The breathtaking views of New York City and beyond were famous inside the Windows on the World restaurant on the 107th floor of Tower One of the World Trade Center complex. So, too, was the seamless service, delivered day and night by a diverse crew of 400 restaurant workers who hailed from nearly every continent.
More than 70 Windows on the World employees perished on— some jumping to their deaths with table cloths and napkins to help break their 1,000-foot falls, others incinerated by the rapidly rising heat. Back then, the minimum wage for tipped workers like them was $2.13 an hour. That figure — unchanged in much of the country these past 20 years —remains front-and-center in a labor battle that’s still being waged two decades after the plight of displaced World Trade Center restaurant employees helped reignite a worker movement playing out across the country.
While the ranks of traditionalfrom decades past, a different type of worker organization surfaced as 9/11 made more Americans aware of the trauma that can be inflicted on low-wage workers with almost no economic safety net.
“The restaurant industry is already kind of a melting pot,” Saru Jayaraman, director of the Food Labor Research Center at University of California, Berkeley, told CBS MoneyWatch. That American story was particularly poignant at Windows on the World, which prided itself on its multinational staff, she noted: “Seventy-three workers died, mostly immigrants. These workers were preparing the day’s meals, preparing for customers.”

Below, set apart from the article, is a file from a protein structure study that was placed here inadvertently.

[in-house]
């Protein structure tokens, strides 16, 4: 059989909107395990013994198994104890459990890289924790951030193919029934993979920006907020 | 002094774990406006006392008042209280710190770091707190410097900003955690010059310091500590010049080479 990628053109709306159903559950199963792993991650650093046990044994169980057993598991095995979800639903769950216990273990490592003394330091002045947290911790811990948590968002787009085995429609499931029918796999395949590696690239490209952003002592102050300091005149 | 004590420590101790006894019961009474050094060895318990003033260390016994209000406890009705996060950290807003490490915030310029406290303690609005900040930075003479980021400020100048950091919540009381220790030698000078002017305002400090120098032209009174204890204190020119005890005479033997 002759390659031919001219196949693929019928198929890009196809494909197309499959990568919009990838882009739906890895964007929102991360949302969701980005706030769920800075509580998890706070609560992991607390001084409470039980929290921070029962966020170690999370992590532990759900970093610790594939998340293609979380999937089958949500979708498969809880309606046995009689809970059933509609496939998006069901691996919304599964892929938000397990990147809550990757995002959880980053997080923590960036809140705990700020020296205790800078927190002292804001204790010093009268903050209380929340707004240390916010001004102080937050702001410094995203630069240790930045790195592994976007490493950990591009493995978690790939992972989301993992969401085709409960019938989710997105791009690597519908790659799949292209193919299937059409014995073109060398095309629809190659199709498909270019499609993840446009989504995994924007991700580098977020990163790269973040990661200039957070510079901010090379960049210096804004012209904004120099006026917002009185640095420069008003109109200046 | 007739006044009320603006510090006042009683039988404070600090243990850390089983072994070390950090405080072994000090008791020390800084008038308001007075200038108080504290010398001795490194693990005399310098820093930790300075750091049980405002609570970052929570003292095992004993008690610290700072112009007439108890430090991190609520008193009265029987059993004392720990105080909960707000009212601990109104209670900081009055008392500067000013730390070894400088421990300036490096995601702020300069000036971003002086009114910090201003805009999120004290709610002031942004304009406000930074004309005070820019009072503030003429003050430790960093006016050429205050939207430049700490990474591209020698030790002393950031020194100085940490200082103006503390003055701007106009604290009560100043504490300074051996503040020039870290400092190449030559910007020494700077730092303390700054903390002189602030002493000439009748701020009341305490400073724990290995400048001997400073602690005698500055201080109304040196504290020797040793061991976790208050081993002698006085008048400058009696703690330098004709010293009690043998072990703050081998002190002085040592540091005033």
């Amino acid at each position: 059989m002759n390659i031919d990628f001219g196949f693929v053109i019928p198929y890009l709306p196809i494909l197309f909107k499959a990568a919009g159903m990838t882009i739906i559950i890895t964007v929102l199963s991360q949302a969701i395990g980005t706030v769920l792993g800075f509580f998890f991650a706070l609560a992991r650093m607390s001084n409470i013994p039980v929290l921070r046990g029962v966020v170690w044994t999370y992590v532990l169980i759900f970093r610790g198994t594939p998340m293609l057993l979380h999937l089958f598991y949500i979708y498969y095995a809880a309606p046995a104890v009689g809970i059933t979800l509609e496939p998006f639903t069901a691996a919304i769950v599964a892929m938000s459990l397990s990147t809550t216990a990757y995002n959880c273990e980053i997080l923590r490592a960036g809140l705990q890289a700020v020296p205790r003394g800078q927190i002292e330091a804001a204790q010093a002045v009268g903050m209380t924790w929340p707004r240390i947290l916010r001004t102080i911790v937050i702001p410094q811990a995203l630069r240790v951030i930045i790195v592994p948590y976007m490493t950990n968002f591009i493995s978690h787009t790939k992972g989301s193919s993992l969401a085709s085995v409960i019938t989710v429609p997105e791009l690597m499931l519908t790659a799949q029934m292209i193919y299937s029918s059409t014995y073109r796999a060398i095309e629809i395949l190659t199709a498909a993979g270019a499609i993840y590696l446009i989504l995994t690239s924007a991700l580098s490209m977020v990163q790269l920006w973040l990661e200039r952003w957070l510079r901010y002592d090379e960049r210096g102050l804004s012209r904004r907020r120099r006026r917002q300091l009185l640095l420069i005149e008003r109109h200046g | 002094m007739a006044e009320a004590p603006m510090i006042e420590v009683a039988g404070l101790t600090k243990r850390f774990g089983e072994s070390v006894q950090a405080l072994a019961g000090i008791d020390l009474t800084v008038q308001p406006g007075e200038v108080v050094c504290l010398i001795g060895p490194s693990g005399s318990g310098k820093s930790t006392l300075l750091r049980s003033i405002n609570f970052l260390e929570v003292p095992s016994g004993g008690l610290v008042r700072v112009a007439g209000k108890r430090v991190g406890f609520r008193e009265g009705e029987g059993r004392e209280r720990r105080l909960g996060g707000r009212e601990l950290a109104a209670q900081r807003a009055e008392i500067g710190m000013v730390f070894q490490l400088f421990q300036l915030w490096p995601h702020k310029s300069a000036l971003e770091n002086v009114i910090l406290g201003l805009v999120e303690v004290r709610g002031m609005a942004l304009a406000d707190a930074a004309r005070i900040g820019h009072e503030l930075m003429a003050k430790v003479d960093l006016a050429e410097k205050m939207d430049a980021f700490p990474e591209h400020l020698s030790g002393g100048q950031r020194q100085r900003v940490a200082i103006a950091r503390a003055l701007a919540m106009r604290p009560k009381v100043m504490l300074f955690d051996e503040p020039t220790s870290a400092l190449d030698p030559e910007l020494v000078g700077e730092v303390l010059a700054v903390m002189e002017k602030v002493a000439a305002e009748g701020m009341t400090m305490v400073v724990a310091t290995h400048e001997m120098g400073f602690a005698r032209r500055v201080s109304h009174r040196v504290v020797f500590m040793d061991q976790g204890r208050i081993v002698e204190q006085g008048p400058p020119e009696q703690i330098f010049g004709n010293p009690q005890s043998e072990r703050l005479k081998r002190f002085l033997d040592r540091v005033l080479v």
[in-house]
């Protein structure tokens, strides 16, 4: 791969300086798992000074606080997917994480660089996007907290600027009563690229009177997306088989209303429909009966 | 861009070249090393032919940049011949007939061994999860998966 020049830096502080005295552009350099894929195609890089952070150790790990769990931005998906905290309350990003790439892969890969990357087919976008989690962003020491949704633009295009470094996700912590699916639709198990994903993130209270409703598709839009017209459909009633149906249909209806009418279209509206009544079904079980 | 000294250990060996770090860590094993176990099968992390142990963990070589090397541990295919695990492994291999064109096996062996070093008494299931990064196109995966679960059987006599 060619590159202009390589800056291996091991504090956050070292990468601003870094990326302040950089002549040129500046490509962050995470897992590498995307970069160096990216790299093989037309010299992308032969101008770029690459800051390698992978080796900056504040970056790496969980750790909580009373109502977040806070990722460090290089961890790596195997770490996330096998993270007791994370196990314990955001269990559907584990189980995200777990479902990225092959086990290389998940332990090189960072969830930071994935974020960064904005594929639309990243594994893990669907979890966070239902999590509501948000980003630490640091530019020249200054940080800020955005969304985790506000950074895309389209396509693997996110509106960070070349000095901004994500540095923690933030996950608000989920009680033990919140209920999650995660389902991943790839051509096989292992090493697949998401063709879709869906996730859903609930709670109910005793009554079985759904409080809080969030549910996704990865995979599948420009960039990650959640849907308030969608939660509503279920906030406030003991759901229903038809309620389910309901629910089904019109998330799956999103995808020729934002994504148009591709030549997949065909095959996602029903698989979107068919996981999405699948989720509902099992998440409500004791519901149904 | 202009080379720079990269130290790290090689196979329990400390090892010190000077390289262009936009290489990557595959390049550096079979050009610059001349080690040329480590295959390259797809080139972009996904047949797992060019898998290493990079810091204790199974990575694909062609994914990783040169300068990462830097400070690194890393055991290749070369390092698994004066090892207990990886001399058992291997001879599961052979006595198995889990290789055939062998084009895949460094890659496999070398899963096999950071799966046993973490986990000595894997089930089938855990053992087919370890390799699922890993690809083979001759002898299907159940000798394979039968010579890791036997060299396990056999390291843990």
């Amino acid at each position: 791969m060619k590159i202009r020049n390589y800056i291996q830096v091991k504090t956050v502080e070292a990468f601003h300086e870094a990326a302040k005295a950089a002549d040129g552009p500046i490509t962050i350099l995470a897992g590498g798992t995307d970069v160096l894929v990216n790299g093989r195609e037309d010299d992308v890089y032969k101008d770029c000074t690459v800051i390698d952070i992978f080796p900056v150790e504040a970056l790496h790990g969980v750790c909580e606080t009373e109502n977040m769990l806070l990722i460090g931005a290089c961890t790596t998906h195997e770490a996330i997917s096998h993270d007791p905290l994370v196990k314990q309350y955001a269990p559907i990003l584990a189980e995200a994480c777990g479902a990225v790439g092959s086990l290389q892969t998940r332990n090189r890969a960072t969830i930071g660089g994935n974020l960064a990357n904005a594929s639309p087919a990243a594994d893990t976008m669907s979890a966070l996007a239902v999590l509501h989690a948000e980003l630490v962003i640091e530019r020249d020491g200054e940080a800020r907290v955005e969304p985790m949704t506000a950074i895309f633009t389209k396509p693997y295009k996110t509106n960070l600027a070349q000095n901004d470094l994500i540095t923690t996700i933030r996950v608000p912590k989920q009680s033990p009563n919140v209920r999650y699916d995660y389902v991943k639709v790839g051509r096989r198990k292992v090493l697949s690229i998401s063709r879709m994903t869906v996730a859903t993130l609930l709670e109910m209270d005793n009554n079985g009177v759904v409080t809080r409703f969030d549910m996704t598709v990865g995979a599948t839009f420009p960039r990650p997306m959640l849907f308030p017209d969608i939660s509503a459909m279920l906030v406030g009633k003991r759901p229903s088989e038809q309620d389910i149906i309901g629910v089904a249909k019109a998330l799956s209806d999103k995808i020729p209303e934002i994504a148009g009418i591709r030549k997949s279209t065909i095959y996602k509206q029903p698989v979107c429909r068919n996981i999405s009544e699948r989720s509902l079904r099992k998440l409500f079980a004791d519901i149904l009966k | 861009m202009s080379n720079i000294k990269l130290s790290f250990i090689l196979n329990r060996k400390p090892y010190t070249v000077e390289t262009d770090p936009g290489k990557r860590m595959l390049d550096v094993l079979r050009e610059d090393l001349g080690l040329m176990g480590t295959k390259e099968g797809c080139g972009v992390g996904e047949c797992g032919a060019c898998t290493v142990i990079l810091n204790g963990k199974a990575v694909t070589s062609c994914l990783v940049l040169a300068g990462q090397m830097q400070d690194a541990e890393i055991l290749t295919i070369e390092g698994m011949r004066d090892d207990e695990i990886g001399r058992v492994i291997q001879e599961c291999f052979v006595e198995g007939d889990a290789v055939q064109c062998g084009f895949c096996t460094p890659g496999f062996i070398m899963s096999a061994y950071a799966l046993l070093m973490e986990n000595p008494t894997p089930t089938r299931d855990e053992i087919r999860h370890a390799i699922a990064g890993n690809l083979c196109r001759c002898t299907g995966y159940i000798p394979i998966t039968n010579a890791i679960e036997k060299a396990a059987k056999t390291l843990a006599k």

Less than two years out of law school at the time, Jayaraman was an attorney and organizer at a workers center on Long Island, New York, when she got a call from Fekkak Mamdough, a Moroccan immigrant who was a Windows on the World waiter and shop steward for the Hotel Employees and Restaurant Employees (HERE) union.
The pair formed the Restaurant Opportunities Centers (ROC) United to help find jobs for displaced New York City restaurant workers, whose numbers swelled to more than 12,000 in the months immediately following 9/11.
“It was eerily comparable to this moment — people had died, people were scared to eat out,” said Jayaraman in comparing thepandemic and the period after terrorists used commercial planes to attack U.S. targets two decades ago.
“Destiny or luck”?
ROC has since grown into an organization with chapters in nine states and the District of Columbia, and is currently led by Sekou Siby, a chef who would have been in the kitchen at Windows on the World on 9/11 had he not agreed to swap shifts with a colleague. “Call it destiny or luck,” Siby said at a press briefing Wednesday to commemorate the coming 20th anniversary of 9/11. “I always go to the World Trade Center memorial site and pray for my friends and colleagues.”
Now 65 and a real estate agent in New York City, Albert Lee told the briefing that his life was spared because his shift as a server did not start until 5 p.m. on 9/11. “I have to carry the burden of knowing my coworkers died that day,” said Lee, who worked at Windows on the World for 15 years after immigrating to the U.S. from Hong Kong in 1986. “Restaurant workers still have limited job protections,” Lee said.